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Al Sharpton: President Trump 'and his cronies' will pay for their 'many crimes.' But the good reverend is mum on his own tax history.
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Al Sharpton: President Trump 'and his cronies' will pay for their 'many crimes.' But the good reverend is mum on his own tax history.


During the "Gotcha!" portion of his MSNBC program Sunday, Al Sharpton went to work on President Donald Trump, going over a lengthy list of folks the president may pardon soon following his pre-Thanksgiving pardon of former national security adviser Mike Flynn.

Who could be next? Paul Manafort? Rick Gates? Steve Bannon? Elliott Brody? Trump himself?

Sharpton then said "the villains in the Trump administration cannot be granted a total reprieve with the presidential pardon because the president of the United States can only pardon federal crimes. He has absolutely no power over state charges, and nearly everyone in the Trump orbit is facing state-level liability."

He added that Trump "and his adult children are facing multiple tax fraud cases. His son-in-law, Jared Kushner, is under investigation for falsifying real estate documents, and Paul Manafort could see a revival of state charges, just to make a few. And none of those can be disappeared with the presidential pardon. The president and his cronies will be held accountable for their many crimes. The turkeys have come home to roost. And I gotcha."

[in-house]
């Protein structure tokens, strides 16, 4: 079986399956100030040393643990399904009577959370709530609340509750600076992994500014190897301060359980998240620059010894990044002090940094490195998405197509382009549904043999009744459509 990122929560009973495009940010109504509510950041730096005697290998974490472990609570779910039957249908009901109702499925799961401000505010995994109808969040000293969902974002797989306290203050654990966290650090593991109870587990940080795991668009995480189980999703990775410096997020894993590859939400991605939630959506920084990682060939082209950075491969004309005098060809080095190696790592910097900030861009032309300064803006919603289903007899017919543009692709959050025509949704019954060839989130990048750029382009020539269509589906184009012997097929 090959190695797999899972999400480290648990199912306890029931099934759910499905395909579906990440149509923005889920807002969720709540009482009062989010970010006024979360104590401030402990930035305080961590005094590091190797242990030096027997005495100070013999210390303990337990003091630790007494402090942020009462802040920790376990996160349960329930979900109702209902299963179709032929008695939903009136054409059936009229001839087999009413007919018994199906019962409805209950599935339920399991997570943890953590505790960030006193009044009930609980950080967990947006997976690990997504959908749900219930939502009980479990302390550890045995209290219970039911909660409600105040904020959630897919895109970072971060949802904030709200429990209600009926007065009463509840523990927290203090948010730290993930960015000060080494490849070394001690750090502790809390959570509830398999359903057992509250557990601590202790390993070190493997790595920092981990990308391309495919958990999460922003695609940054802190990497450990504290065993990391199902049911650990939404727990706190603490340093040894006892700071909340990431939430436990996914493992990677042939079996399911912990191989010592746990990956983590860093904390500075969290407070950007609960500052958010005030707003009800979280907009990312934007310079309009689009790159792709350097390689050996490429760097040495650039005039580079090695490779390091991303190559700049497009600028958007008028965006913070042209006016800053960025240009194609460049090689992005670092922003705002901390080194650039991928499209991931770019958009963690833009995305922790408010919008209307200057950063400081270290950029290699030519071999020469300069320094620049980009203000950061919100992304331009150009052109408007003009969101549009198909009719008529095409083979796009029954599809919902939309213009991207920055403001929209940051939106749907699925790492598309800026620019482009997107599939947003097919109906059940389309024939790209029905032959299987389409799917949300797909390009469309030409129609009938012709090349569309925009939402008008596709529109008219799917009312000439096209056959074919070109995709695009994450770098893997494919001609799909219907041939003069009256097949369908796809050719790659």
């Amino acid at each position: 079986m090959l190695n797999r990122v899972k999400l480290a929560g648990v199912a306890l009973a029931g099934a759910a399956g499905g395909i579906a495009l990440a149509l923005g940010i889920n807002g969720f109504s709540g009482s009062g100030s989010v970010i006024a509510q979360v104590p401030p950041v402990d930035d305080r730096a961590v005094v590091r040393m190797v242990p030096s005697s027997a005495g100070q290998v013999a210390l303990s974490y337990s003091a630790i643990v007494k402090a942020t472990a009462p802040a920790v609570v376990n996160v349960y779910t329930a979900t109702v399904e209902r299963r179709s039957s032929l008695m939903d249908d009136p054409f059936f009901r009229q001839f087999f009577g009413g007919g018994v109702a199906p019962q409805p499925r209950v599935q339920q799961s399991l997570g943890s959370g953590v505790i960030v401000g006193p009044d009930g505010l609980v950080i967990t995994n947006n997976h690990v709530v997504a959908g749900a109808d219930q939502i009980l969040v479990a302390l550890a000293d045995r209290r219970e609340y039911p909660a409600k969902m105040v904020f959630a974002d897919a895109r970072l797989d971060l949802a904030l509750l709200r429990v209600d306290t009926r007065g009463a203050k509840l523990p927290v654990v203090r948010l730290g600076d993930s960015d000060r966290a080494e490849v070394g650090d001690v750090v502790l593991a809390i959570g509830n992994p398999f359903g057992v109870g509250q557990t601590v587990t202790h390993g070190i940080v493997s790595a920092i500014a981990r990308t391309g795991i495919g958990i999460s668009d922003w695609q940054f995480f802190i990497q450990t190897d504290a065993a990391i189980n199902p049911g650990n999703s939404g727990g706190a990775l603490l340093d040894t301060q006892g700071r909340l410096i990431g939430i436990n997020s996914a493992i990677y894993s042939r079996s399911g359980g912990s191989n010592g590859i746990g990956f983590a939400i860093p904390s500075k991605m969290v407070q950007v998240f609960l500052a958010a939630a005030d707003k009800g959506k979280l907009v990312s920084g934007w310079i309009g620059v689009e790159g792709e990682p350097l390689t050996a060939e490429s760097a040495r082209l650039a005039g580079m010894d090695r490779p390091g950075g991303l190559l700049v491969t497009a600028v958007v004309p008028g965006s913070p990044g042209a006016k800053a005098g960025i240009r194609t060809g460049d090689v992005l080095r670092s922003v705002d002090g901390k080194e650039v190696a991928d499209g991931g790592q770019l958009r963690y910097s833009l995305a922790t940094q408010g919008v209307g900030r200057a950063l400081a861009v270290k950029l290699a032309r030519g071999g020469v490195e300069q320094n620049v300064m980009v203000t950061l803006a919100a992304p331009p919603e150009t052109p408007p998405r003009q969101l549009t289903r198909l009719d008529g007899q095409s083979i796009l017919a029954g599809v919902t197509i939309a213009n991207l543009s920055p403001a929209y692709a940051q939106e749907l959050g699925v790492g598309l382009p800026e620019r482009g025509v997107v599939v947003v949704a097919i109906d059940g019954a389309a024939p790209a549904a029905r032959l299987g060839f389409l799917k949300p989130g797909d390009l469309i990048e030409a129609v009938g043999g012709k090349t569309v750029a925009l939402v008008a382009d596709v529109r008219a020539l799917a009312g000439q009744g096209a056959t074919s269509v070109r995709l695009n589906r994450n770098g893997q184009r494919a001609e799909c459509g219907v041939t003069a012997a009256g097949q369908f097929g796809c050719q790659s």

What about Sharpton?

It's one thing for a cable news host to call out elected officials and their employees over purported criminal activities, but it's quite another thing when said host does the calling out while legal questions surround him.

USA Today reported in September that Sharpton owed nearly $700,000 in back taxes for three for-profit businesses.

In addition, the New York Post reported earlier this month that Sharpton's charity, the National Action Network, paid Sharpton's 33-year-old daughter $63,250 last year to do social media work and consulting and paid his 45-year-old niece $13,750 for special-event work in NAN's Atlanta bureau, citing the group's most recent tax filing.

NAN also gave a $5,000 grant to Sharpton's wife, from whom he separated in 2004, the Post reported, adding that the amount was listed on the form as scholarship money.

Sharpton — NAN's president — received a "modest raise of 1% in 2019, bringing his pay to $327,570," the paper added.

The Post also said Sharpton's relationship with NAN "raised eyebrows in 2018 when tax filings revealed he was selling the rights to his life story to the nonprofit for $531,000. NAN said it would make money by selling the rights to filmmakers or others although it's unclear if any cash has come in."

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